I made lists and organized my books into piles and boxes, but was struggling to part with my complete collection of Shakespearean plays before my mom called. She was expecting me to have been productive and onto new tasks and was surprised to hear that I was still dealing with the book situation. What unraveled in our conversation was incredibly healing for me and allowed me to acknowledge my books for their very important and treasured place in my life, but recognize that they were holding me back.
In a warm and non-confrontational conversation, I asked my mom about her constant need to purge and why she didn’t keep any of the small momentos that I now cherish as a mom (what few non-book things I have remaining from my childhood were ones that I squirreled away) and I learned about her own hurt that had her react in an opposite way than me, determined to not make imprints on her possessions or develop attachments to things. I became freer after that conversation. I understood my books as symbolic and was faced with the choice to continue to imbue them with meaning and romantic notions of “walls of books” lining my home or I could let them go.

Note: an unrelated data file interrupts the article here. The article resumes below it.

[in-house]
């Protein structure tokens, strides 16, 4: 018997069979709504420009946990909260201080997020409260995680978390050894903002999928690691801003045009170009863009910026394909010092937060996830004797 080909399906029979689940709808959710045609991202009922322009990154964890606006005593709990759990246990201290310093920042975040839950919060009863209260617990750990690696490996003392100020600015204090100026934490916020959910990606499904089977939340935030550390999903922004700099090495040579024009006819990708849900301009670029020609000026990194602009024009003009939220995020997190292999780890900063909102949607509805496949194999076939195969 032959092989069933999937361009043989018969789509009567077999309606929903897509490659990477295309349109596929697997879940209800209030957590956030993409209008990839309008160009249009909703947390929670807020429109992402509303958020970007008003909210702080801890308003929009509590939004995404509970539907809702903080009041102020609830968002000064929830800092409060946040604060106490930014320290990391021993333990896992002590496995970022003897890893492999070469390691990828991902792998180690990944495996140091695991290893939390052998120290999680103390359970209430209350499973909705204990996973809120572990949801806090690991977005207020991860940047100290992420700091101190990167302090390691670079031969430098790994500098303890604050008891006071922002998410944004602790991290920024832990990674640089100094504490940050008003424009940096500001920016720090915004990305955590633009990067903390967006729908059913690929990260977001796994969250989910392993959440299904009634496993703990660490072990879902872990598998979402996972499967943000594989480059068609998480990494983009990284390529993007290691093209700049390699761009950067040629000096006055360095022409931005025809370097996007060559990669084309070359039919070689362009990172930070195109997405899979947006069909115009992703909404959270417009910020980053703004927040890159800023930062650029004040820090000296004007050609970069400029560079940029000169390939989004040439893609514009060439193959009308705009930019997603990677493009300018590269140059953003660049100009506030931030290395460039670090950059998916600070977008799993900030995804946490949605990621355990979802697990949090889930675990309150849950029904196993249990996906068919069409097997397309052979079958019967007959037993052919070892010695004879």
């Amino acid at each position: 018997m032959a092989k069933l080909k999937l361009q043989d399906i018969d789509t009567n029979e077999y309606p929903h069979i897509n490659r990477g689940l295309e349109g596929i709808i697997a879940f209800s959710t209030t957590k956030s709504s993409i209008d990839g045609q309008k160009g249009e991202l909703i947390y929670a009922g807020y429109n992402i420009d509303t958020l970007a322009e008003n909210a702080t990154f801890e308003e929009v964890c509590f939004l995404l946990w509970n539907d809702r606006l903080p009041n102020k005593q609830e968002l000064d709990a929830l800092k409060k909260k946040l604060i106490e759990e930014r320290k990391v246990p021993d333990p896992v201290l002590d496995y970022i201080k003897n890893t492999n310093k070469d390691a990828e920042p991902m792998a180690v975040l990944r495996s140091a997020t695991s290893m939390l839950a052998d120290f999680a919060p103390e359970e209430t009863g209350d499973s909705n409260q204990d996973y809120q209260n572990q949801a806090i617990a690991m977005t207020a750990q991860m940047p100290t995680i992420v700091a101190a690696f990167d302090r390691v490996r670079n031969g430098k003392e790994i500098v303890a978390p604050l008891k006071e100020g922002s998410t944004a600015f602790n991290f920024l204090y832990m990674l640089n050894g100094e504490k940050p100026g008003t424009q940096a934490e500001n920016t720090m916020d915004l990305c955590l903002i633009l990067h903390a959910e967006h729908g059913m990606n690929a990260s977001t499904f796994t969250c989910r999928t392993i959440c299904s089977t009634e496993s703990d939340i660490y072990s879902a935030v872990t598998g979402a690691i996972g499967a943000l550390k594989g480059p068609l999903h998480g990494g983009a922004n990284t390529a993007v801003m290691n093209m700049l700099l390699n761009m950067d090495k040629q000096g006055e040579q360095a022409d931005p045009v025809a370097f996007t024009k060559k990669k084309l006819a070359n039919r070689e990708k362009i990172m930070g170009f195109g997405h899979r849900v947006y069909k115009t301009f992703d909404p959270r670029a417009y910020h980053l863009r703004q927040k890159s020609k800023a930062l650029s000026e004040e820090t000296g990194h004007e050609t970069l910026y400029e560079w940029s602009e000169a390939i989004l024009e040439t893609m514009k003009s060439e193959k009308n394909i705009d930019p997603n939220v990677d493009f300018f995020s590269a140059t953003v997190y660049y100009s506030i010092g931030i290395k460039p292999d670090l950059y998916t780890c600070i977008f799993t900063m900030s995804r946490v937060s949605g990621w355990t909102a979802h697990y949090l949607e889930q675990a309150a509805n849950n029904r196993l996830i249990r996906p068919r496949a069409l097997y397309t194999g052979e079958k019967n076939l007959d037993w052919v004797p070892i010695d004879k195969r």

While I still love the idea of a beautiful and stocked home library, I know that letting go of the books would truly be the biggest step that I could take towards freedom from material things. And, while I have romantic notions about giving my daughter my own underlined copy of Great Expectations, she doesn’t need me to impose upon her a library of my own reading accomplishments. When she is old enough, I will buy her an eReader with library access and stocked with a few pieces that I think she might enjoy (a classic or two included) and hope that she fills it and her mind with beautiful works, that can then be stored away or deleted, with the freedom to re-download and re-read an ever present possibility.
What has been the most difficult thing for you to purge?